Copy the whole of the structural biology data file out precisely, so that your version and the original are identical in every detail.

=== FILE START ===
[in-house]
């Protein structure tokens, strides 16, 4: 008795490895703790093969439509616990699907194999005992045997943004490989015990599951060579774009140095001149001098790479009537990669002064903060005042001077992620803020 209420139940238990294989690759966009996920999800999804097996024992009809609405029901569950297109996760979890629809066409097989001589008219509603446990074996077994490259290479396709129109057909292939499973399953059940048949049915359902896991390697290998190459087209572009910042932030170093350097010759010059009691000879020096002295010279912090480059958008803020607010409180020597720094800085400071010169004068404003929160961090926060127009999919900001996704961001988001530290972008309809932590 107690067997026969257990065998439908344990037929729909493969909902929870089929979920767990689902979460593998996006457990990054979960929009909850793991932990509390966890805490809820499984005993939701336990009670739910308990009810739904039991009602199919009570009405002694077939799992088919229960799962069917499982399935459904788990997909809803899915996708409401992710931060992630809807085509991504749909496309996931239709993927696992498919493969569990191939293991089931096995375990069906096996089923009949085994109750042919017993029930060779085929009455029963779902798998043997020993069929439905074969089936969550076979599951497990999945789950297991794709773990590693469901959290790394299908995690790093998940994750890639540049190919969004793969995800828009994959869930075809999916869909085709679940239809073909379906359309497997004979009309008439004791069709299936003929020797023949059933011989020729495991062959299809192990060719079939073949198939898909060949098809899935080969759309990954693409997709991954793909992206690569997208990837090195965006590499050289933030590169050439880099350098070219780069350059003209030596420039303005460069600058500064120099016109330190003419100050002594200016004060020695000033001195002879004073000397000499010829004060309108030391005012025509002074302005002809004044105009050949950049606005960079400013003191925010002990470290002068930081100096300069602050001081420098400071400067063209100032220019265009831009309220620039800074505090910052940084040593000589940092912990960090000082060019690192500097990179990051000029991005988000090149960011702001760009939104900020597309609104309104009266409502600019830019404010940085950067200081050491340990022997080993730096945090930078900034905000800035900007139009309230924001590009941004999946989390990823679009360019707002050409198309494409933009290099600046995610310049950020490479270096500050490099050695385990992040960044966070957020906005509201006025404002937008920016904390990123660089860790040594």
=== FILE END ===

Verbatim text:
[in-house]
């Protein structure tokens, strides 16, 4: 008795490895703790093969439509616990699907194999005992045997943004490989015990599951060579774009140095001149001098790479009537990669002064903060005042001077992620803020 209420139940238990294989690759966009996920999800999804097996024992009809609405029901569950297109996760979890629809066409097989001589008219509603446990074996077994490259290479396709129109057909292939499973399953059940048949049915359902896991390697290998190459087209572009910042932030170093350097010759010059009691000879020096002295010279912090480059958008803020607010409180020597720094800085400071010169004068404003929160961090926060127009999919900001996704961001988001530290972008309809932590 107690067997026969257990065998439908344990037929729909493969909902929870089929979920767990689902979460593998996006457990990054979960929009909850793991932990509390966890805490809820499984005993939701336990009670739910308990009810739904039991009602199919009570009405002694077939799992088919229960799962069917499982399935459904788990997909809803899915996708409401992710931060992630809807085509991504749909496309996931239709993927696992498919493969569990191939293991089931096995375990069906096996089923009949085994109750042919017993029930060779085929009455029963779902798998043997020993069929439905074969089936969550076979599951497990999945789950297991794709773990590693469901959290790394299908995690790093998940994750890639540049190919969004793969995800828009994959869930075809999916869909085709679940239809073909379906359309497997004979009309008439004791069709299936003929020797023949059933011989020729495991062959299809192990060719079939073949198939898909060949098809899935080969759309990954693409997709991954793909992206690569997208990837090195965006590499050289933030590169050439880099350098070219780069350059003209030596420039303005460069600058500064120099016109330190003419100050002594200016004060020695000033001195002879004073000397000499010829004060309108030391005012025509002074302005002809004044105009050949950049606005960079400013003191925010002990470290002068930081100096300069602050001081420098400071400067063209100032220019265009831009309220620039800074505090910052940084040593000589940092912990960090000082060019690192500097990179990051000029991005988000090149960011702001760009939104900020597309609104309104009266409502600019830019404010940085950067200081050491340990022997080993730096945090930078900034905000800035900007139009309230924001590009941004999946989390990823679009360019707002050409198309494409933009290099600046995610310049950020490479270096500050490099050695385990992040960044966070957020906005509201006025404002937008920016904390990123660089860790040594």